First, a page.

For the Roma minority in the Romanian territories situated East and South of the Carpathian Mountains, in Moldavia and Wallachia, the social situation at the beginning of the 19th century was almost the same as five centuries before, when they started to be enslaved. They were owned mostly by the boyars (noblemen) and the Orthodox Church, as well as by the state. The only right that the owners didn’t have over them was that of life and death, even though in real life, killing or mutilating a Roma slave remained often without any punishment.

In Transylvania, the Roma minority was freed from slavery in 1767, when Empress Maria Theresa placed them under the normal administrative jurisdiction, outside that of private ownership. With Bukovina becoming part of the Habsburg Empire in 1775, the Roma from this former part of Moldavia were freed in 1783, when Emperor Joseph II abolished slavery. The Roma minority from Bessarabia upgraded its social status in 1812, when the territory was annexed by the Russian Empire and they became serfs, working the land of their masters, but without formally being slaves as in Moldavia. From the perspective of their freedom, the Roma in Dobrudja historically had the most favorable situation. In a region that was hardly a Romanian territorial heritage until its incorporation into the modern Romanian state after the Berlin Congress of 1878, the Roma situation was that of free people, but under the fiscal burden of non-Muslims in the Ottoman Empire.

This was roughly the situation of the Roma minority in the Romanian territories when political and economic modernity started to be felt across Wallachia and Moldavia, pressuring the authorities in Bucharest and Iași to tackle the situation of these people. The problem was quite important, as the number of the Roma in the two principalities around 1837-1838 was estimated between 200.000 and 250.000, out of an almost 4 million people population. So, approximately 6% – 7% of the population. When we refer to political and economic modernity, we mean a context fueled partly by the ideas of human rights and capitalism. To be more specific, the modern ideas of human rights forced the educated elites and the rulers in Bucharest and Iași to start seeing the slavery of the Roma as an abnormality, while the market forces drove the boyars to exploit even harder the Roma that they owned. In this pre-revolutionary atmosphere of the middle of the 19th century, marked by various individual initiatives of freeing the Roma slaves and a strengthened interest around the often barbaric treatment that they were subject to, we can register the decisive steps made in freeing the Roma also in Wallachia and Moldavia, the only Romanian territories where they were still formally slaves.

In March 1843, Wallachia freed its state owned Roma slaves; then, in February 1847 it also freed the church owned slaves. Meanwhile, in January 1844, Moldavia also freed its state owned Roma slaves, while those that belonged to the Church were freed later that year. A powerful message for the boyars and theirs slaves situation came with the liberal and national Revolution of 1848. The 14th article of the Islaz Proclamation, the programmatic document of the Revolution, asked for the “emancipation of the gypsies, with compensation.” It was the decisive moment when society understood that the Roma slavery could not continue for long, the more that the Roma minority, even though only informally, was coopted in the general struggle for creating the modern Romanian nation. Some influential voices brought into the discussion the possible Roma roots of some prominent figures of the national narrative, like Petru Maior and Ion-Budai Deleanu. One of those figures, Anton Pann, was even credited with creating the music of the new Romanian anthem, which is also the present day anthem of Romania.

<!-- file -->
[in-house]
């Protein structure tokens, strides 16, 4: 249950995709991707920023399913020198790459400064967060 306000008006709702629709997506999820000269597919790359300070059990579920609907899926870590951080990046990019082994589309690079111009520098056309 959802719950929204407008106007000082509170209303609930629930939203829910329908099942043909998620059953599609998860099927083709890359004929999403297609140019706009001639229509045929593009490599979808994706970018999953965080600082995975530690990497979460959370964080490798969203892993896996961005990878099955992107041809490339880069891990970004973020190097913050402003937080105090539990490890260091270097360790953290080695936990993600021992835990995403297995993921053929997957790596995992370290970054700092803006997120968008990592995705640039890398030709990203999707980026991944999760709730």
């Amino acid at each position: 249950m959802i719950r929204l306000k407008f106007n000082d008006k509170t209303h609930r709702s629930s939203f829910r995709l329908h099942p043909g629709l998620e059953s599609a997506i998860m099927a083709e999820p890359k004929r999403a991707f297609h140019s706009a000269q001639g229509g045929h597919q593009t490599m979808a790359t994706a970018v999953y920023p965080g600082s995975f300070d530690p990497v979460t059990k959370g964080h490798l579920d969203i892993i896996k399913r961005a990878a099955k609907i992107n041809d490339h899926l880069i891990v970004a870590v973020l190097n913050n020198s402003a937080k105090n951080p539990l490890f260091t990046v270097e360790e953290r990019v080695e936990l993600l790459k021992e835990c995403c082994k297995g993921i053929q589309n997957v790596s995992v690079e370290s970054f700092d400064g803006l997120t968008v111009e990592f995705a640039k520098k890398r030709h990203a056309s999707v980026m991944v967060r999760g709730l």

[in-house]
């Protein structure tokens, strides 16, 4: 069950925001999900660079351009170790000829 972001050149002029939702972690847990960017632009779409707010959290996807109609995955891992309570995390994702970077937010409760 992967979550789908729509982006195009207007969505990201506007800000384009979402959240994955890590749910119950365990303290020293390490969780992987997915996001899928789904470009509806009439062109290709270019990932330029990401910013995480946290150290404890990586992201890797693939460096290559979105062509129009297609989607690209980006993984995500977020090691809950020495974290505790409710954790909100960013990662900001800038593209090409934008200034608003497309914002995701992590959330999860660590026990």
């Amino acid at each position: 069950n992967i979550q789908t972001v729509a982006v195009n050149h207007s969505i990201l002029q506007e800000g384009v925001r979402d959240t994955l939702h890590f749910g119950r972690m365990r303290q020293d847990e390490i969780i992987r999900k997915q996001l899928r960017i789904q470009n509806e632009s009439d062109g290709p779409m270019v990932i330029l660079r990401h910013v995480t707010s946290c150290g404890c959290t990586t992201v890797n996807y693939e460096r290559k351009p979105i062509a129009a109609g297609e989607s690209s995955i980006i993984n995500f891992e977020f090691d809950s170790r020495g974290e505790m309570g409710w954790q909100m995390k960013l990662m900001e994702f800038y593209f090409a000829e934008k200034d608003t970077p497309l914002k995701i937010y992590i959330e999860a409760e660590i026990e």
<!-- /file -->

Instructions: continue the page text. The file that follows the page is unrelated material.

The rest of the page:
In this context, with the two principalities still separate countries, on the 10th December 1855, in Moldavia the Roma slavery was formally abolished by the prince Grigore Alexandru Ghica. Two months later, on the 8th of February 1856, Wallachia also abolished Roma slavery by the signature of prince Barbu Știrbei. Today, the Roma community in Romania is celebrating 8th/20th February (according to the new calendar) as the Day of Roma Emancipation.

Escaping from slavery didn’t mean that the Roma’s social hardships ended, they were only transformed. In fact, beyond freeing them from slavery, the emancipation laws and the subsequent measures of the authorities have to be seen as means of transforming them from nomad to sedentary people, with the purpose to better integrate them into the ethnic Romanian society and thus taxing their revenues . Besides, the Roma, who after 1855-1856 choose to remain with the status of peasants working on the boyars’ lands received their own land in 1864 through the general Land reform of Alexandru Ioan Cuza. Around the same period, the Roma people of Bessarabia acquired the same status of small land owners, first in 1861 when they became land owners conditioned by some work they had to do for the boyars, and then, in 1868, as full owners.